By Ian Hussey
Though I grew up in Hantsport, a small village on the red clay banks of the Avon River about 10 minutes from Wolfville in Nova Scotia’s beautiful Annapolis Valley, and though I owe my introduction to Fair Trade in 1995 to Just Us! Coffee Roasting Co-op, it annoys me every time someone says that Wolfville is the first Fair Trade Town in Canada.
Travel back a couple years. Hugo Bonjean, a former suit turned ethical trade advocate, contacts TransFair Canada and Oxfam Canada and tells them that he wants to work on a Fair Trade Town campaign. Oxfam wasn’t interested for whatever reason, and TransFair tells him that they’d need to do a bunch of research and apply for like a $400,000 grant before proceeding. Determined, Hugo went in alone.
Shortly thereafter, he arranged to make a presentation to the town council of Black Diamond, Alberta. The only Black Diamond you’ve ever heard of the cheese brand? Same here, til I received an Oxfam America e-newsletter a couple years back. The newsletter included reference to an article in the Calgary Herald about Canada’s first Fair Trade Town, Black Diamond. Me and my man Michael Zelmer both hadn’t heard of the development. Funny how Canadian activists had to hear about this landmark accomplishment from a US-based source. Evidently capital F, capital T, Fair Trade officialdom didn’t want to recognize the grassroots organizing done by Hugo and the people of Black Diamond.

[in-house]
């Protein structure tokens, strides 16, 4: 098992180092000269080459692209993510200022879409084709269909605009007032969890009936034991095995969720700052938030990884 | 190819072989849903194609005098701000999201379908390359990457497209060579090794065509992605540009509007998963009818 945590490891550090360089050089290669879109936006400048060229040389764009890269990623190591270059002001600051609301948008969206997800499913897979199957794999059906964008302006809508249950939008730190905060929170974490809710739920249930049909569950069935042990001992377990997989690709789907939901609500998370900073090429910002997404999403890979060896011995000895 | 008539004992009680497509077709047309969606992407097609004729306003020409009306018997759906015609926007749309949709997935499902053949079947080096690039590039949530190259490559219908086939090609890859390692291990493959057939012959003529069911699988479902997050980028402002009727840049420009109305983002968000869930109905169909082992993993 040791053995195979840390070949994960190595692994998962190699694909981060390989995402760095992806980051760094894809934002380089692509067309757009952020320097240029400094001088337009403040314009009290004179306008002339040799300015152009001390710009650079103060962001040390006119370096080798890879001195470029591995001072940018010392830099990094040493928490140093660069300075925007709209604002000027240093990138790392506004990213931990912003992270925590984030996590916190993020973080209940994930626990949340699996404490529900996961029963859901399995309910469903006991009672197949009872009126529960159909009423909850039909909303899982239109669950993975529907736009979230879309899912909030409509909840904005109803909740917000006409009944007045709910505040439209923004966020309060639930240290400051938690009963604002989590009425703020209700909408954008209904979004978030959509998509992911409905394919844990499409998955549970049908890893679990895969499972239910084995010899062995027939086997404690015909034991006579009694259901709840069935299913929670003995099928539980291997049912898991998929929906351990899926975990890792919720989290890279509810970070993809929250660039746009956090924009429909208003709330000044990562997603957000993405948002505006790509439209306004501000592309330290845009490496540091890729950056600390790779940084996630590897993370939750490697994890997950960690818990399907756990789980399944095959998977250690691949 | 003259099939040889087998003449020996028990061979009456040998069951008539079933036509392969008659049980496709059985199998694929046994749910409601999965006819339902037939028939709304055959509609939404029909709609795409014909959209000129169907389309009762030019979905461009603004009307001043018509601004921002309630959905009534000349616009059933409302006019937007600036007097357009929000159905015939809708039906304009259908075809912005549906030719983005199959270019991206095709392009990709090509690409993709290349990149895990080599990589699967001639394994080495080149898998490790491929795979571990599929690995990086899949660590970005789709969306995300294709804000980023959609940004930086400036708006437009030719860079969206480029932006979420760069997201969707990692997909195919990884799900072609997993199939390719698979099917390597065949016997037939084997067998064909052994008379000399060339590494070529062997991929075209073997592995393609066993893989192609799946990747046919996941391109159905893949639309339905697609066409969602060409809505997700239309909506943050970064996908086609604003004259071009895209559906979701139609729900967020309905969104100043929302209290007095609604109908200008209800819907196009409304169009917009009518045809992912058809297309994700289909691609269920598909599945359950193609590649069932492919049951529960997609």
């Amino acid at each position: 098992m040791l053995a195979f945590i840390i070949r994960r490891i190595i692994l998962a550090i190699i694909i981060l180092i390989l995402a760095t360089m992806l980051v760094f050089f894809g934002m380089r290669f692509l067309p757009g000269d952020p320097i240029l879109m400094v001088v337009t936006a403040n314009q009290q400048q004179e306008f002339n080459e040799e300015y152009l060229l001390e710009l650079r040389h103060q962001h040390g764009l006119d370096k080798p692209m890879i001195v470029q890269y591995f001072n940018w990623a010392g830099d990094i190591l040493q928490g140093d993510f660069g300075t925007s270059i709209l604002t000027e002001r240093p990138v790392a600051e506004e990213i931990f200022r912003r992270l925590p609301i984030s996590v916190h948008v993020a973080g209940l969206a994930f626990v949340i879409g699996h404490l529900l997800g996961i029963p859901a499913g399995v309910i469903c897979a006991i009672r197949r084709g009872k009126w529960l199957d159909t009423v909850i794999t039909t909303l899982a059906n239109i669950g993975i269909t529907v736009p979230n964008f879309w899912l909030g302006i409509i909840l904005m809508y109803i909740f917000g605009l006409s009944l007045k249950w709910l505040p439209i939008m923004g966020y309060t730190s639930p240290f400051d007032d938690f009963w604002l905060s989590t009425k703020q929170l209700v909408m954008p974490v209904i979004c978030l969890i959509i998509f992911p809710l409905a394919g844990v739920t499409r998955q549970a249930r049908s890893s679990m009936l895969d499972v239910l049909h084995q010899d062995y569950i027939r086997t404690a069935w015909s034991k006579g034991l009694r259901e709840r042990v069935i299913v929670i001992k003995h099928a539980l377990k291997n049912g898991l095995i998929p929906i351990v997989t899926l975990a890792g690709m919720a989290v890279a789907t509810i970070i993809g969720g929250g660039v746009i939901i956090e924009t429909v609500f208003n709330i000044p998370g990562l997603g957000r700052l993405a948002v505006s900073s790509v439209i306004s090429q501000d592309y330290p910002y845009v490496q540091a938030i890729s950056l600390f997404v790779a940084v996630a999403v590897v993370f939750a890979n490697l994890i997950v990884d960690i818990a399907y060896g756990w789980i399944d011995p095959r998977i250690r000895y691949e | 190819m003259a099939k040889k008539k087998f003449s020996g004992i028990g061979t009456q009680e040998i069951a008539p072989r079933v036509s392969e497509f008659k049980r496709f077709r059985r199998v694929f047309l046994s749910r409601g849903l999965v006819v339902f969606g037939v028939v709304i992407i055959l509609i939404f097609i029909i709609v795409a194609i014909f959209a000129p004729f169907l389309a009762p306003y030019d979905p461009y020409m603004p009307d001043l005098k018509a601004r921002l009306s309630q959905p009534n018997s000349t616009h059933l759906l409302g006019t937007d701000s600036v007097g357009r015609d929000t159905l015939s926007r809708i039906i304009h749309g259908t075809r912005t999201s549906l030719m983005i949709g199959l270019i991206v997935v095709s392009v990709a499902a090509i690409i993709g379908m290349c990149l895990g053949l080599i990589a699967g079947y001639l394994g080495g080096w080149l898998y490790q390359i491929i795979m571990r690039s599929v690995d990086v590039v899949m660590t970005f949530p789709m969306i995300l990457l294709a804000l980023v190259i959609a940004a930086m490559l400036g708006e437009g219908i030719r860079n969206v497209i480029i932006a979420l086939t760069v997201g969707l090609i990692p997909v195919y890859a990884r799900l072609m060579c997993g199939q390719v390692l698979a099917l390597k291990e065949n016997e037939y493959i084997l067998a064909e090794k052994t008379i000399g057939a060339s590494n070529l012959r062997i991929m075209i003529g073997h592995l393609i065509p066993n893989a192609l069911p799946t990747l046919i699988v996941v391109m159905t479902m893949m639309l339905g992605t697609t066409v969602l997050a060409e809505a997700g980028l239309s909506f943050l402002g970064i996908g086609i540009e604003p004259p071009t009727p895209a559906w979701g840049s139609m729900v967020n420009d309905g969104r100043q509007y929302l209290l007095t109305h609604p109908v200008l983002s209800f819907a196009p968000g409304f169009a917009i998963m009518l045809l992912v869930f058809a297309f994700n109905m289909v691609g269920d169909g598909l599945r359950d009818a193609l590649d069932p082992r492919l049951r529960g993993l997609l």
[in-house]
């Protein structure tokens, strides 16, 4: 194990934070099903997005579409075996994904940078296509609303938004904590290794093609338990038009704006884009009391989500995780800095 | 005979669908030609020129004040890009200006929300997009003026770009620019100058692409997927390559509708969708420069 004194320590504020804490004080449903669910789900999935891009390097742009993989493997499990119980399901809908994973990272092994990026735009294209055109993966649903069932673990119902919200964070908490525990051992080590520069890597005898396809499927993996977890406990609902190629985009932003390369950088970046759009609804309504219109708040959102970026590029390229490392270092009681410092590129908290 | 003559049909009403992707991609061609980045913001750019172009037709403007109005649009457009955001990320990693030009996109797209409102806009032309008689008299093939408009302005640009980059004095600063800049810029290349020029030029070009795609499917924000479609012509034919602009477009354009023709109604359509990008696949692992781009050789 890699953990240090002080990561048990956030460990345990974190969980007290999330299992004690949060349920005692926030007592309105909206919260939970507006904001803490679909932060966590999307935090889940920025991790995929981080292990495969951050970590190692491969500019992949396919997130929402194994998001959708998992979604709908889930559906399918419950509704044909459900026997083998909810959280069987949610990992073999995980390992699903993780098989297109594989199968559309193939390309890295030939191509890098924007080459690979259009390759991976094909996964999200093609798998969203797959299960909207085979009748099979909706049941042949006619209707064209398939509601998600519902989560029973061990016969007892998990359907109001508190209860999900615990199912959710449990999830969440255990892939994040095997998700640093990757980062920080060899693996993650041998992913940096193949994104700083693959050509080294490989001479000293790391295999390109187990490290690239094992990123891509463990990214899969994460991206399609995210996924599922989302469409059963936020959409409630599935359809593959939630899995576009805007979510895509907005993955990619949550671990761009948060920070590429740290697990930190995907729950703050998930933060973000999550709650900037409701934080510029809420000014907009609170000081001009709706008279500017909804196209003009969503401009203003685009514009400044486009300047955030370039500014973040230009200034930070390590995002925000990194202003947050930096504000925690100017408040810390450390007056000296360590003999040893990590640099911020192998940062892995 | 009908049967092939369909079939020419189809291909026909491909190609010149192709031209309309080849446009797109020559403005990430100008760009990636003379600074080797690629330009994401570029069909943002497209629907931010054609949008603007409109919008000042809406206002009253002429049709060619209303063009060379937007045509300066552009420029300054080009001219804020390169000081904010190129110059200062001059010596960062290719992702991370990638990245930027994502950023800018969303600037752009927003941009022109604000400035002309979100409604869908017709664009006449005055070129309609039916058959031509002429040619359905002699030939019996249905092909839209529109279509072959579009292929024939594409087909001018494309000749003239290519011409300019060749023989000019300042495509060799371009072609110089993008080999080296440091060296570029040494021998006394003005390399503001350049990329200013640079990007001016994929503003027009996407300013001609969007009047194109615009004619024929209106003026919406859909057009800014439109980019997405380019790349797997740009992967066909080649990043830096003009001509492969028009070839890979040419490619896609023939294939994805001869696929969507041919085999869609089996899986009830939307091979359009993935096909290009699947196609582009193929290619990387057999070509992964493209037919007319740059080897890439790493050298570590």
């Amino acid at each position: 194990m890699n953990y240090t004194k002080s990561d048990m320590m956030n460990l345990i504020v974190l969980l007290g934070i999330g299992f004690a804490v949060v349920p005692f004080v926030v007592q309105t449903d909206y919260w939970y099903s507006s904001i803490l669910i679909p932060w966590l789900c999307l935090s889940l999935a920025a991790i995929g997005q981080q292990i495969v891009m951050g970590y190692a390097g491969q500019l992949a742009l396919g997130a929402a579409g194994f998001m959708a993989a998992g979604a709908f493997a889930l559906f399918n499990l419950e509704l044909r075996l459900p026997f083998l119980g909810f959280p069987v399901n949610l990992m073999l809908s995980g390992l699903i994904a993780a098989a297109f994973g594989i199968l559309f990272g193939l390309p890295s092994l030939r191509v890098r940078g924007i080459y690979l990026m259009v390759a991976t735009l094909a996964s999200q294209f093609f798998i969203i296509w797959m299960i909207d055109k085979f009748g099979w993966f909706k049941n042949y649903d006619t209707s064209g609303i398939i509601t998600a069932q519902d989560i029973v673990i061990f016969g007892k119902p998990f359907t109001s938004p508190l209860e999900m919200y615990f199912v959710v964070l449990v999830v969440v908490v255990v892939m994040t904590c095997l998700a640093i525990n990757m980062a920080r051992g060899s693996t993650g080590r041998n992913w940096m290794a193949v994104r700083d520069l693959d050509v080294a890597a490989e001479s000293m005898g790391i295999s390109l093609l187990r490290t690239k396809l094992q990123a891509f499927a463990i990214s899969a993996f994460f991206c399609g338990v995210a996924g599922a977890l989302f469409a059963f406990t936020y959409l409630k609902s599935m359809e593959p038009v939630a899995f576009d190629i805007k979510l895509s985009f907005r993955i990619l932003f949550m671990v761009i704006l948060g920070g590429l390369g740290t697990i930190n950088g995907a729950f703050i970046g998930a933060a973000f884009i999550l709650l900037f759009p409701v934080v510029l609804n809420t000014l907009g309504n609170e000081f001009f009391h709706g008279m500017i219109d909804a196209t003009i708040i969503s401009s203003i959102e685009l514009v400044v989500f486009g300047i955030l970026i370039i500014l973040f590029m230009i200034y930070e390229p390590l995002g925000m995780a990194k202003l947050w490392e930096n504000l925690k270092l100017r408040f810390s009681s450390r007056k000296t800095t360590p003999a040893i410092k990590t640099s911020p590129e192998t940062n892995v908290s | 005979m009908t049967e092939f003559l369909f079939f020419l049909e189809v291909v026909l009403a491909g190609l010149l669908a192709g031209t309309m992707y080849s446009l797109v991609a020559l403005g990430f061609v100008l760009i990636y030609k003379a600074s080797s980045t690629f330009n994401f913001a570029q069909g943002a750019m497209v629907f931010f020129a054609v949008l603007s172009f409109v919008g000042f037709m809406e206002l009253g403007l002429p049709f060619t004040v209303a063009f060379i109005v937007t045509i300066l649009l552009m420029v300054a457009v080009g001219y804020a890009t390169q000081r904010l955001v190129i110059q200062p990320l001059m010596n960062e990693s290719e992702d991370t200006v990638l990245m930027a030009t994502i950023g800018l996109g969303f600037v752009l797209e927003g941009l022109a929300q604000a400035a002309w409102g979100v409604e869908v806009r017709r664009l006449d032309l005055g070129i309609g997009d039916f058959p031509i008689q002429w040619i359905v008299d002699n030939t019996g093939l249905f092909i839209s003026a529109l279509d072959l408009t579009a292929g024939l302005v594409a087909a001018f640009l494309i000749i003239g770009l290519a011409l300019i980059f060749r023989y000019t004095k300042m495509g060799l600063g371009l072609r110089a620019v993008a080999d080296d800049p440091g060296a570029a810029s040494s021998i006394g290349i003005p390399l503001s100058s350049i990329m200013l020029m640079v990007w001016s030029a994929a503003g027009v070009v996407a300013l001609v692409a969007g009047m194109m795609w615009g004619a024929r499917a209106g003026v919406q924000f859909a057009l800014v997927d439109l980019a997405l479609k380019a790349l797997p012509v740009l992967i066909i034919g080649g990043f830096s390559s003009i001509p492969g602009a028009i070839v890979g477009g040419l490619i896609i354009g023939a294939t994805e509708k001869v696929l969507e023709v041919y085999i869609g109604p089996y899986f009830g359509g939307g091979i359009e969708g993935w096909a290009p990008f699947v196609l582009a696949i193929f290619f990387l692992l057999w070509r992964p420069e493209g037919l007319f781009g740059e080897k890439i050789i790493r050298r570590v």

For the sake of ‘due diligence’, as business folk put it, or because I’m an activist geek, I followed up with the journalist at the Calgary Herald by email and spoke with Hugo on the phone. His plan was simple in design and smooth in execution. He prepared a 15 minute presentation for the Black Diamond town council. 5 minutes in, he saw everyone nodding their heads. He cut the presentation short and went straight into what they needed to do to achieve Fair Trade Town status by the UK standards. Within 6 months, this small Alberta town made history. How?
Black Diamond is a farming community. Hugo talked to the council about farming communities in other places of the world, far off places where stuff like coffee and tea is grown. He told the council of the actualities of these communities. Parallels were made, hearts and minds were won – they were already well on their way.
Community members started talking to store owners about Fair Trade, raising questions, requesting products. Soon the talk of the town was Fair Trade. People put TransFair’s Fair Trade Certified mark in their front windows, petitioned their neighbours, did school projects on Fair Trade. They set a tight but achievable deadline for their goal of reaching the UK-developed Fair Trade Towns standards, and met them within months. And for that, though TransFair hasn’t, Black Diamond and Hugo Bonjean, Activist Notes salutes you.
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